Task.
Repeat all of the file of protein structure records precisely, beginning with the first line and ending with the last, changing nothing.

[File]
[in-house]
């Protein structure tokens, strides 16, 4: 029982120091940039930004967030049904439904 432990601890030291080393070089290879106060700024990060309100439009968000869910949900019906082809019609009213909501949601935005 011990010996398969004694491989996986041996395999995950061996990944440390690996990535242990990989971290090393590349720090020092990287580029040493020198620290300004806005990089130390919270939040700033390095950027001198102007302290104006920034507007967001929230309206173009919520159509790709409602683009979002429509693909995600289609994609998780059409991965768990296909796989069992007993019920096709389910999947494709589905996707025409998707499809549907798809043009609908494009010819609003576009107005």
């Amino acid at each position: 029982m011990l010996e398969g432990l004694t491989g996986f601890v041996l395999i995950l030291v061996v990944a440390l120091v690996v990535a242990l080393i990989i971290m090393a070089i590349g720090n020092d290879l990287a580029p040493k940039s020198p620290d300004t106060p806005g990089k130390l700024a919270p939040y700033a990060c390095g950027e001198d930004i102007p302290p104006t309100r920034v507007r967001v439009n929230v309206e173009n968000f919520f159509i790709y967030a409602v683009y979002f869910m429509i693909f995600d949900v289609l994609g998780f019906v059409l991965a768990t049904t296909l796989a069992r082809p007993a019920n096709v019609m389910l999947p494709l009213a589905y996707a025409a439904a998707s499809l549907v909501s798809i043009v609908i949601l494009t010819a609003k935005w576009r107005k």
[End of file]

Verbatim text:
[in-house]
């Protein structure tokens, strides 16, 4: 029982120091940039930004967030049904439904 432990601890030291080393070089290879106060700024990060309100439009968000869910949900019906082809019609009213909501949601935005 011990010996398969004694491989996986041996395999995950061996990944440390690996990535242990990989971290090393590349720090020092990287580029040493020198620290300004806005990089130390919270939040700033390095950027001198102007302290104006920034507007967001929230309206173009919520159509790709409602683009979002429509693909995600289609994609998780059409991965768990296909796989069992007993019920096709389910999947494709589905996707025409998707499809549907798809043009609908494009010819609003576009107005």
């Amino acid at each position: 029982m011990l010996e398969g432990l004694t491989g996986f601890v041996l395999i995950l030291v061996v990944a440390l120091v690996v990535a242990l080393i990989i971290m090393a070089i590349g720090n020092d290879l990287a580029p040493k940039s020198p620290d300004t106060p806005g990089k130390l700024a919270p939040y700033a990060c390095g950027e001198d930004i102007p302290p104006t309100r920034v507007r967001v439009n929230v309206e173009n968000f919520f159509i790709y967030a409602v683009y979002f869910m429509i693909f995600d949900v289609l994609g998780f019906v059409l991965a768990t049904t296909l796989a069992r082809p007993a019920n096709v019609m389910l999947p494709l009213a589905y996707a025409a439904a998707s499809l549907v909501s798809i043009v609908i949601l494009t010819a609003k935005w576009r107005k």